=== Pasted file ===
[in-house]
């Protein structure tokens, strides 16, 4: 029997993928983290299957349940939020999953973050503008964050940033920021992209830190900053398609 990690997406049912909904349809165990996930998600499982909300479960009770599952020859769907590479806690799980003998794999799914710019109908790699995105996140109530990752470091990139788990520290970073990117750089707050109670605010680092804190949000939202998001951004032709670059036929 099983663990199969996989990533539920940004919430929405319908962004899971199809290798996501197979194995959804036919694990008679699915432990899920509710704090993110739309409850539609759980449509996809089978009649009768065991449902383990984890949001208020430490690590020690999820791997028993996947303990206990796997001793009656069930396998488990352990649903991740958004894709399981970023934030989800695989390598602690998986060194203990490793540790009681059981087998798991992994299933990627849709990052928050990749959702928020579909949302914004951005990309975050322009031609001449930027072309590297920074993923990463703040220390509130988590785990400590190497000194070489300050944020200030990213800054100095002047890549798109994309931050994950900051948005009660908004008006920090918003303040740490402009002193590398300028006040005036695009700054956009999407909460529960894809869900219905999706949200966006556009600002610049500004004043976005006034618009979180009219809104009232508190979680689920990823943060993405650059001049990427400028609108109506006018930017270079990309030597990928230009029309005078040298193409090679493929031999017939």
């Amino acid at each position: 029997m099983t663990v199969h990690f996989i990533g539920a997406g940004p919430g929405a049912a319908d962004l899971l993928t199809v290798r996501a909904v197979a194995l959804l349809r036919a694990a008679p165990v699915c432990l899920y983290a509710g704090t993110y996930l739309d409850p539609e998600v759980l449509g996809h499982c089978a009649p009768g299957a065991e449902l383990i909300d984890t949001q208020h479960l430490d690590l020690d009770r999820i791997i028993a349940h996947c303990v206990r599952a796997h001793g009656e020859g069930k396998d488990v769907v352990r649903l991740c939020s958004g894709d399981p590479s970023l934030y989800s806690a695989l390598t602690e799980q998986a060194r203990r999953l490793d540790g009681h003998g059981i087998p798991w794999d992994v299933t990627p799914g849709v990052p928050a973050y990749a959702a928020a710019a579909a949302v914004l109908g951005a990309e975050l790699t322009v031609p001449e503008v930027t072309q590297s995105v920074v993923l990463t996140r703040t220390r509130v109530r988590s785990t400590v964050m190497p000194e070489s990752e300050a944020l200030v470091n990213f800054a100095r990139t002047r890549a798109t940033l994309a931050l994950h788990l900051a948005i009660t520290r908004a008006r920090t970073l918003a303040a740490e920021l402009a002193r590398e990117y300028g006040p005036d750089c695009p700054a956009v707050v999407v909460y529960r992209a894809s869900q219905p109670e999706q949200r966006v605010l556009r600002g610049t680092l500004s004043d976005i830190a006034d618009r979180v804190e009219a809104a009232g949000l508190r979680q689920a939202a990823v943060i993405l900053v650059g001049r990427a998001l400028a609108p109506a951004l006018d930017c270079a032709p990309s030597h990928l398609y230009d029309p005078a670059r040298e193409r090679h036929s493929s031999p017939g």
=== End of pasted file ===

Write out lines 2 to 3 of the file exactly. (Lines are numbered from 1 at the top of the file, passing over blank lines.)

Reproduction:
């Protein structure tokens, strides 16, 4: 029997993928983290299957349940939020999953973050503008964050940033920021992209830190900053398609 990690997406049912909904349809165990996930998600499982909300479960009770599952020859769907590479806690799980003998794999799914710019109908790699995105996140109530990752470091990139788990520290970073990117750089707050109670605010680092804190949000939202998001951004032709670059036929 099983663990199969996989990533539920940004919430929405319908962004899971199809290798996501197979194995959804036919694990008679699915432990899920509710704090993110739309409850539609759980449509996809089978009649009768065991449902383990984890949001208020430490690590020690999820791997028993996947303990206990796997001793009656069930396998488990352990649903991740958004894709399981970023934030989800695989390598602690998986060194203990490793540790009681059981087998798991992994299933990627849709990052928050990749959702928020579909949302914004951005990309975050322009031609001449930027072309590297920074993923990463703040220390509130988590785990400590190497000194070489300050944020200030990213800054100095002047890549798109994309931050994950900051948005009660908004008006920090918003303040740490402009002193590398300028006040005036695009700054956009999407909460529960894809869900219905999706949200966006556009600002610049500004004043976005006034618009979180009219809104009232508190979680689920990823943060993405650059001049990427400028609108109506006018930017270079990309030597990928230009029309005078040298193409090679493929031999017939």
């Amino acid at each position: 029997m099983t663990v199969h990690f996989i990533g539920a997406g940004p919430g929405a049912a319908d962004l899971l993928t199809v290798r996501a909904v197979a194995l959804l349809r036919a694990a008679p165990v699915c432990l899920y983290a509710g704090t993110y996930l739309d409850p539609e998600v759980l449509g996809h499982c089978a009649p009768g299957a065991e449902l383990i909300d984890t949001q208020h479960l430490d690590l020690d009770r999820i791997i028993a349940h996947c303990v206990r599952a796997h001793g009656e020859g069930k396998d488990v769907v352990r649903l991740c939020s958004g894709d399981p590479s970023l934030y989800s806690a695989l390598t602690e799980q998986a060194r203990r999953l490793d540790g009681h003998g059981i087998p798991w794999d992994v299933t990627p799914g849709v990052p928050a973050y990749a959702a928020a710019a579909a949302v914004l109908g951005a990309e975050l790699t322009v031609p001449e503008v930027t072309q590297s995105v920074v993923l990463t996140r703040t220390r509130v109530r988590s785990t400590v964050m190497p000194e070489s990752e300050a944020l200030v470091n990213f800054a100095r990139t002047r890549a798109t940033l994309a931050l994950h788990l900051a948005i009660t520290r908004a008006r920090t970073l918003a303040a740490e920021l402009a002193r590398e990117y300028g006040p005036d750089c695009p700054a956009v707050v999407v909460y529960r992209a894809s869900q219905p109670e999706q949200r966006v605010l556009r600002g610049t680092l500004s004043d976005i830190a006034d618009r979180v804190e009219a809104a009232g949000l508190r979680q689920a939202a990823v943060i993405l900053v650059g001049r990427a998001l400028a609108p109506a951004l006018d930017c270079a032709p990309s030597h990928l398609y230009d029309p005078a670059r040298e193409r090679h036929s493929s031999p017939g």